The Food Industry is Ripe for Disruption with VR, 3D Printing, and Lab Grown Meats

  • 23 April 2017
  • Disruptor Daily

By the mid-2030s, the world’s population is poised to grow to 8.4 billion. Barring the inhabitation of luscious exoplanets, cyborg bodies that do not source energy from normal food products, and similarly futuristic possibilities–that’s a lot of mouths to feed. The food industry is quickly evolving to meet new trends in the disruptive tech scene, and many solutions still exist for discovery by enthusiastic entrepreneurs.

The food industry is expected “to grow at a steady rate of 2.9% CAGR through 2022” according to the 2016 Food Packaging Trends and Advances report from PMMI, sourced from the Packaging Strategies website.

Major trends in the food industry on a wide scale revolve around quality and sustainable practices. Major chains such as Chick-fil-A and Longhorn Steakhouse are listening to user wants for locally sourced food, according to Emerson Climate Technologies. Users also care about sustainability in other respects and healthful practices regarding the use of pesticides, hormones, etc., and organic items appear in 82% of American households. Consumers are also focused on company ethics including payment of living wages and animal treatment.

These future-wise consumer choices are changing many of the methods of the food industry which in past decades have focused on generating the greatest amounts of food for the lowest costs which has given rise to pervasive trends such as genetic engineering and ethylene fruit ripening.

Beyond these trends, major disruptive technologies are opening doors for tech-savvy entrepreneurs to enter the food industry in ways that have never before been seen by humankind.

From an artisan standpoint, molecular gastronomy has made a major impact on the offerings of high-dollar chefs and mixologists.

Among the most common of molecular gastronomy techniques involves using non-toxic chemical agents to change the textures of foods.

Frequently seen textures include foams, airs, jellies, and spherification.

Spherification is the process behind making faux caviars, sometimes referred to instead as “pearls,” out of substances like honey, olive oil, fruit juices, and even Sriracha sauce.

For example, here is a photo of spherified apple juice:

By jlastras – Flickr, CC BY 2.0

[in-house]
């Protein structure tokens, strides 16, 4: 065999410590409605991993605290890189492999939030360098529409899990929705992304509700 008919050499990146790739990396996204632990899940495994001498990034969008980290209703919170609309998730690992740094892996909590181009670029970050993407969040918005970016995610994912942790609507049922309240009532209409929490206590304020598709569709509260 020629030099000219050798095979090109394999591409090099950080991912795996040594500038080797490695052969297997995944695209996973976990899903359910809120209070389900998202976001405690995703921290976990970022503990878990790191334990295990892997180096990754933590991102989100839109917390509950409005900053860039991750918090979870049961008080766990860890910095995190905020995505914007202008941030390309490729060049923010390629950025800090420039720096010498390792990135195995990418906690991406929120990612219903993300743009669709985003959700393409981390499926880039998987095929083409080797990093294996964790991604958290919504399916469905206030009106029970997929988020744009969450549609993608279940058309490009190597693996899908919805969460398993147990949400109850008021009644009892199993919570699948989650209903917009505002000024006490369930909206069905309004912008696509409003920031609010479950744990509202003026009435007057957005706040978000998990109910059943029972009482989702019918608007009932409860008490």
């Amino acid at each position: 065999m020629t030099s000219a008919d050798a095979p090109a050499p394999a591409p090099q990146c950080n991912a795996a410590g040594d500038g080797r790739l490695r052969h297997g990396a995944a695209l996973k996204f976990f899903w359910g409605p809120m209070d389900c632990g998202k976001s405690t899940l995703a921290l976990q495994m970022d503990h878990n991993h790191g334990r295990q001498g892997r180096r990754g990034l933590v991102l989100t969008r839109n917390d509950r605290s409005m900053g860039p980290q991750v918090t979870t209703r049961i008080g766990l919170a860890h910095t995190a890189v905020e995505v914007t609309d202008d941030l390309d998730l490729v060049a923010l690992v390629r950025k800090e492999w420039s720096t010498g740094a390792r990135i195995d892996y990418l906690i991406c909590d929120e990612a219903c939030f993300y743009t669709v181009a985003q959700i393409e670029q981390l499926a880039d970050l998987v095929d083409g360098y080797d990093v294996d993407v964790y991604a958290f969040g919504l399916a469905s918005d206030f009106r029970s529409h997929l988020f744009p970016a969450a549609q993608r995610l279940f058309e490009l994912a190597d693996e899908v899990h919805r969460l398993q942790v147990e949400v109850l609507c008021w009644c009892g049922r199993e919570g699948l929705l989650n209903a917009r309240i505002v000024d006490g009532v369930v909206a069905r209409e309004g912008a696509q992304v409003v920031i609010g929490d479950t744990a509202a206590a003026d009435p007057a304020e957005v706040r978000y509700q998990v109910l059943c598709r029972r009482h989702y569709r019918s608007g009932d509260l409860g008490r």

Playing with textures in the culinary realm can also be seen in the novel shapes of foods created via 3D printing. 3D printers have allowed chefs to create highly intricate creations from chocolate, pancake batter, and other substances.

Take, for example, these roasted red pepper crackers created using a Foodini 3D printer:

Foodini 3D printed red bell pepper crackers

In terms of sustainability, meat is a huge resource hog.

Luckily, scientists have found a method to grow meat in labs which can reduce the amount of land and water needed to create meats such as bacon and sausage by 90% or more. Although the meats were expensive to create initially, they are expected to hit consumer markets within only a few years. Not only does this create for a more sustainable environment on earth, it also brings consumers meats that are potentially safer because they have not contacted naturally occuring bacteria that exist with traditional methods.

Another alternative in the future of food is virtual reality.

Companies like Project Nourished are creating complete VR experiences that use virtual sight, smells, sound, and texture to allow users to experience food in completely new ways. They use many of the same components that generate textures in molecular gastronomy dishes to assist users in experiencing the virtual foods.

It has been proposed that these virtual experiences layered with nutrient-enhanced and easily sourced ingredients may completely change how humanity experiences food in the future.

Here is the equipment used to create virtual dining experiences by Project Nourished:







Because of the necessity of the food industry as well as its many challenges, huge opportunities exist for entrepreneurs who are prepared to solve these issues. Plus, work within these lines could legitimately alter the course of humanity and save our species and our planet.

Do you have any ideas about how to change the food industry? Would you try virtual food? Let us know in the comments below!

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